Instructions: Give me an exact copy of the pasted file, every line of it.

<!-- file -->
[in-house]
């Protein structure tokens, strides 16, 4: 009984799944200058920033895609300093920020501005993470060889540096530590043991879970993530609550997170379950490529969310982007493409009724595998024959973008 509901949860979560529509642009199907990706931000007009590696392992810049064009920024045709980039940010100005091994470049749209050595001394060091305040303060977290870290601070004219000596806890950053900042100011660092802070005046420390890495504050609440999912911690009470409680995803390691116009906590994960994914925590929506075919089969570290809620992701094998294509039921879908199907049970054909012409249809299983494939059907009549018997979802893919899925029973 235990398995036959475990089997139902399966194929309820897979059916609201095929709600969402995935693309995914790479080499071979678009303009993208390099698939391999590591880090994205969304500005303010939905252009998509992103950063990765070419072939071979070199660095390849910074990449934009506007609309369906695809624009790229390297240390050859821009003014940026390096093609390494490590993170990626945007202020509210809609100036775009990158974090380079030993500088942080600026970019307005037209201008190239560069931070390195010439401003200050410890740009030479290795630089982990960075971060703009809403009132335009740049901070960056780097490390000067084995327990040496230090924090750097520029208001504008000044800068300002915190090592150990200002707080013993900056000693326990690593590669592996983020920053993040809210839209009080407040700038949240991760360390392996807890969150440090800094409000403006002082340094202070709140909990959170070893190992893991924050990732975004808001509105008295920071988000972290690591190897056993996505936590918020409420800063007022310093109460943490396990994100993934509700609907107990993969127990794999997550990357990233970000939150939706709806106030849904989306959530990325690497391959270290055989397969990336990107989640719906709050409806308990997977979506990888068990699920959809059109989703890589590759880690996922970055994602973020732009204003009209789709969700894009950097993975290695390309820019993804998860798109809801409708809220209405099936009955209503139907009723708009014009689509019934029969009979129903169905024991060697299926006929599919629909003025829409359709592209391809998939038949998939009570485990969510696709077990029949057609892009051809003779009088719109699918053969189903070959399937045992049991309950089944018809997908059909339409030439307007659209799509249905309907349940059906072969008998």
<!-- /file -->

[in-house]
């Protein structure tokens, strides 16, 4: 009984799944200058920033895609300093920020501005993470060889540096530590043991879970993530609550997170379950490529969310982007493409009724595998024959973008 509901949860979560529509642009199907990706931000007009590696392992810049064009920024045709980039940010100005091994470049749209050595001394060091305040303060977290870290601070004219000596806890950053900042100011660092802070005046420390890495504050609440999912911690009470409680995803390691116009906590994960994914925590929506075919089969570290809620992701094998294509039921879908199907049970054909012409249809299983494939059907009549018997979802893919899925029973 235990398995036959475990089997139902399966194929309820897979059916609201095929709600969402995935693309995914790479080499071979678009303009993208390099698939391999590591880090994205969304500005303010939905252009998509992103950063990765070419072939071979070199660095390849910074990449934009506007609309369906695809624009790229390297240390050859821009003014940026390096093609390494490590993170990626945007202020509210809609100036775009990158974090380079030993500088942080600026970019307005037209201008190239560069931070390195010439401003200050410890740009030479290795630089982990960075971060703009809403009132335009740049901070960056780097490390000067084995327990040496230090924090750097520029208001504008000044800068300002915190090592150990200002707080013993900056000693326990690593590669592996983020920053993040809210839209009080407040700038949240991760360390392996807890969150440090800094409000403006002082340094202070709140909990959170070893190992893991924050990732975004808001509105008295920071988000972290690591190897056993996505936590918020409420800063007022310093109460943490396990994100993934509700609907107990993969127990794999997550990357990233970000939150939706709806106030849904989306959530990325690497391959270290055989397969990336990107989640719906709050409806308990997977979506990888068990699920959809059109989703890589590759880690996922970055994602973020732009204003009209789709969700894009950097993975290695390309820019993804998860798109809801409708809220209405099936009955209503139907009723708009014009689509019934029969009979129903169905024991060697299926006929599919629909003025829409359709592209391809998939038949998939009570485990969510696709077990029949057609892009051809003779009088719109699918053969189903070959399937045992049991309950089944018809997908059909339409030439307007659209799509249905309907349940059906072969008998």